Project Loon has successfully connected at least 100,000 individuals in the island of Puerto Rico to the internet, according to a tweet made by X, Alphabet's moonshot laboratory. The project has collaborated with US carriers AT&T and T-Mobile to quickly rebuild the cellular networks and provide basic communication and internet service to the companies' customers. After the FCC approved Google's application to fly the balloons in early October, it launched its balloons in Nevada and navigated them towards Puerto Rico. To ensure that the balloons will stay on the island, the search giant stated that it is using machine learning-based algorithms. Google and its carrier partners have already pushed a separate update that people should install on their devices in order for them to connect to Band 8, the frequency that the search giant's balloons use.
Puerto Rico is home to around 3.5 million residents, which means that many more people are still unable to use the internet or call their loved ones. Around 44 percent of all base stations in the island is inactive and In four counties, at least 80 percent of the cell sites are still down. A similar number of counties note that less than 20 percent of the base stations are inactive. In other areas, carriers are deploying cells-on-light-trucks, cells-on-wheels, and portable generators to restore their services to their subscribers.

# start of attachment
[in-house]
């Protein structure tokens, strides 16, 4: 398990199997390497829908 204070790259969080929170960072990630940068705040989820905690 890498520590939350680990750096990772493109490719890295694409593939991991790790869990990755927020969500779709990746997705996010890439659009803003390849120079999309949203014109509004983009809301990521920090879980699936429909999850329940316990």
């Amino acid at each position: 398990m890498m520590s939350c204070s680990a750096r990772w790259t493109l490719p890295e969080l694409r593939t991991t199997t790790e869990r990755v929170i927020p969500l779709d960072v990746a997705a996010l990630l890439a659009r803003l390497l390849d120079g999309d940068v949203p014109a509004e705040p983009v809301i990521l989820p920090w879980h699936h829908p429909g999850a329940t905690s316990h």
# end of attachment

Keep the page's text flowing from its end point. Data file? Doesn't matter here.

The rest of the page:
Aside from providing the necessary infrastructure to restore and maintain cellular connectivity in disaster-stricken areas, Project Loon may start renting its facilities to carriers in order to bring internet connectivity to remote areas soon. For example, Google has inked a joint venture deal with the Sri Lankan government and local service operators to extend the local carrier's coverage to include remote areas in the country. Moreover, the search giant has signed partnerships with carriers to utilize spectrum possessed by the companies, aside from the unlicensed spectrum, in order to provide last mile connectivity to customers. The balloons used by Project Loon contain base station and point-to-point communication equipment, the latter of which is important in relaying data between balloons. Polyethylene, a material that can survive ultraviolet radiation and intense winds, is used to make balloons. Each balloon can provide service at a range of 20 kilometers or around 12 miles, and users can attain maximum data speeds of 10Mbps.